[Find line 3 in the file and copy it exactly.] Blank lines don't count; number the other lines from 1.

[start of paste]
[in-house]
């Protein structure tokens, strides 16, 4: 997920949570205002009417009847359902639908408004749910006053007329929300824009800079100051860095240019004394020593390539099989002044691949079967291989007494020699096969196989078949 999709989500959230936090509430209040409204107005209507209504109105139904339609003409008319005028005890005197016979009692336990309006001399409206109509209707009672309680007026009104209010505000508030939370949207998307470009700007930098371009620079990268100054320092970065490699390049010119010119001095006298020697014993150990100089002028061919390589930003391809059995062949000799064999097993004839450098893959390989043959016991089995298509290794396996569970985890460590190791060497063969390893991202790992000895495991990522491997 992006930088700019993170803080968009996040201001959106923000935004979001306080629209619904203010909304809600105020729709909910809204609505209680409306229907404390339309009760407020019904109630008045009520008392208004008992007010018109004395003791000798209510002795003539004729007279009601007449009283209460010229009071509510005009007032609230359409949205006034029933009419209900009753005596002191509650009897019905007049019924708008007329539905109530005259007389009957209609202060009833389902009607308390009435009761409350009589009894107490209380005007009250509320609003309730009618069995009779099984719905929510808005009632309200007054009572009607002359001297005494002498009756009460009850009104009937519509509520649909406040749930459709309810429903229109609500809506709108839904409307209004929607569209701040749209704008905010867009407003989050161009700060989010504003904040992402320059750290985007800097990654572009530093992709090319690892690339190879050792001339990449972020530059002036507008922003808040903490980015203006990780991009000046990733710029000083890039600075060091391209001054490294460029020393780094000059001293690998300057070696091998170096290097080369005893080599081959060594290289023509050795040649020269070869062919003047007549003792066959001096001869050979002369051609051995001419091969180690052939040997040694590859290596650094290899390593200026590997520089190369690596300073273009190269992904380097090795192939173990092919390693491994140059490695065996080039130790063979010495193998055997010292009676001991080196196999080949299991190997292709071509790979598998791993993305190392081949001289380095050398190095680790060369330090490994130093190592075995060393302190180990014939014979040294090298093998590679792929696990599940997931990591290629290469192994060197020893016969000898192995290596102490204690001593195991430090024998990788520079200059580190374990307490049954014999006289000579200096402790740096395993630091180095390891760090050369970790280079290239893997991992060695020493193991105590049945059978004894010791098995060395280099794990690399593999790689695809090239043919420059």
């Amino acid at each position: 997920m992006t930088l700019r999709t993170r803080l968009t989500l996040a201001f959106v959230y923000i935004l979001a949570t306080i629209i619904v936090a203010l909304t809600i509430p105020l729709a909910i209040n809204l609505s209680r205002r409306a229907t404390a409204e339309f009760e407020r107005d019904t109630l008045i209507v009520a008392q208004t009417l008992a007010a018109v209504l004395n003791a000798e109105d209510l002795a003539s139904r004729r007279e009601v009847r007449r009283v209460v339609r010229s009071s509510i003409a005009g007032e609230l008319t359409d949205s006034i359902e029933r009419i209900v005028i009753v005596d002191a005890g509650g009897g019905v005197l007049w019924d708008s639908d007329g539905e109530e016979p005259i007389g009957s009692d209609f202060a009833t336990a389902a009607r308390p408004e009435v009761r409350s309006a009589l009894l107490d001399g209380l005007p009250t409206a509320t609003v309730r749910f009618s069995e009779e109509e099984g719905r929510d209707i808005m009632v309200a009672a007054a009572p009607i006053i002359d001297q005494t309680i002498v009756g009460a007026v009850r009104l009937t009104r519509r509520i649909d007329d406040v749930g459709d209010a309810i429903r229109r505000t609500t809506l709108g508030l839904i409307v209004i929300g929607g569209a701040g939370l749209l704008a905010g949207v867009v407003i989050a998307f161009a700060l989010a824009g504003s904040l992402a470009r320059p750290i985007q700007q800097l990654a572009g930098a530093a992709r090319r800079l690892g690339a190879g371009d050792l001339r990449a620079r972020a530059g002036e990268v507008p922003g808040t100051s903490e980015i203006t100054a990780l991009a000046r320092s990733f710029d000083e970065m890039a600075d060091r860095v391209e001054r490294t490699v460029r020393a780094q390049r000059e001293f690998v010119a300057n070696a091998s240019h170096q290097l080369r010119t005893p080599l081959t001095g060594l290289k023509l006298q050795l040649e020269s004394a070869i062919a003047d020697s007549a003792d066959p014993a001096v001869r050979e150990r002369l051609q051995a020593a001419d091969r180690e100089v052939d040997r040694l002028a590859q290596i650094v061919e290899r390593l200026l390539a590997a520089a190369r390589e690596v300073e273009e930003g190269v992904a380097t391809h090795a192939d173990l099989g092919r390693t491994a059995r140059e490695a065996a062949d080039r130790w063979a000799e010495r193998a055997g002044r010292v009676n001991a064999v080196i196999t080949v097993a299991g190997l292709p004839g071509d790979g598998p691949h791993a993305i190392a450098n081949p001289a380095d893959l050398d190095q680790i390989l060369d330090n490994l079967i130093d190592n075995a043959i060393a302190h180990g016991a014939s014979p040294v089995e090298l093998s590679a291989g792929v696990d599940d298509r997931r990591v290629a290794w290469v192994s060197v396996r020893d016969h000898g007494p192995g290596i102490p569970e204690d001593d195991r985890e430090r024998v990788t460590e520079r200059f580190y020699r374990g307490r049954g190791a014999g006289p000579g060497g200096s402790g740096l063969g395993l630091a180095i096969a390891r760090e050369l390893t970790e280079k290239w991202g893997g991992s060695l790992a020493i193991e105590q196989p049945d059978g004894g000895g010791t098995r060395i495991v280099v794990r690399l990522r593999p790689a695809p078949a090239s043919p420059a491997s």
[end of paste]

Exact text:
């Amino acid at each position: 997920m992006t930088l700019r999709t993170r803080l968009t989500l996040a201001f959106v959230y923000i935004l979001a949570t306080i629209i619904v936090a203010l909304t809600i509430p105020l729709a909910i209040n809204l609505s209680r205002r409306a229907t404390a409204e339309f009760e407020r107005d019904t109630l008045i209507v009520a008392q208004t009417l008992a007010a018109v209504l004395n003791a000798e109105d209510l002795a003539s139904r004729r007279e009601v009847r007449r009283v209460v339609r010229s009071s509510i003409a005009g007032e609230l008319t359409d949205s006034i359902e029933r009419i209900v005028i009753v005596d002191a005890g509650g009897g019905v005197l007049w019924d708008s639908d007329g539905e109530e016979p005259i007389g009957s009692d209609f202060a009833t336990a389902a009607r308390p408004e009435v009761r409350s309006a009589l009894l107490d001399g209380l005007p009250t409206a509320t609003v309730r749910f009618s069995e009779e109509e099984g719905r929510d209707i808005m009632v309200a009672a007054a009572p009607i006053i002359d001297q005494t309680i002498v009756g009460a007026v009850r009104l009937t009104r519509r509520i649909d007329d406040v749930g459709d209010a309810i429903r229109r505000t609500t809506l709108g508030l839904i409307v209004i929300g929607g569209a701040g939370l749209l704008a905010g949207v867009v407003i989050a998307f161009a700060l989010a824009g504003s904040l992402a470009r320059p750290i985007q700007q800097l990654a572009g930098a530093a992709r090319r800079l690892g690339a190879g371009d050792l001339r990449a620079r972020a530059g002036e990268v507008p922003g808040t100051s903490e980015i203006t100054a990780l991009a000046r320092s990733f710029d000083e970065m890039a600075d060091r860095v391209e001054r490294t490699v460029r020393a780094q390049r000059e001293f690998v010119a300057n070696a091998s240019h170096q290097l080369r010119t005893p080599l081959t001095g060594l290289k023509l006298q050795l040649e020269s004394a070869i062919a003047d020697s007549a003792d066959p014993a001096v001869r050979e150990r002369l051609q051995a020593a001419d091969r180690e100089v052939d040997r040694l002028a590859q290596i650094v061919e290899r390593l200026l390539a590997a520089a190369r390589e690596v300073e273009e930003g190269v992904a380097t391809h090795a192939d173990l099989g092919r390693t491994a059995r140059e490695a065996a062949d080039r130790w063979a000799e010495r193998a055997g002044r010292v009676n001991a064999v080196i196999t080949v097993a299991g190997l292709p004839g071509d790979g598998p691949h791993a993305i190392a450098n081949p001289a380095d893959l050398d190095q680790i390989l060369d330090n490994l079967i130093d190592n075995a043959i060393a302190h180990g016991a014939s014979p040294v089995e090298l093998s590679a291989g792929v696990d599940d298509r997931r990591v290629a290794w290469v192994s060197v396996r020893d016969h000898g007494p192995g290596i102490p569970e204690d001593d195991r985890e430090r024998v990788t460590e520079r200059f580190y020699r374990g307490r049954g190791a014999g006289p000579g060497g200096s402790g740096l063969g395993l630091a180095i096969a390891r760090e050369l390893t970790e280079k290239w991202g893997g991992s060695l790992a020493i193991e105590q196989p049945d059978g004894g000895g010791t098995r060395i495991v280099v794990r690399l990522r593999p790689a695809p078949a090239s043919p420059a491997s």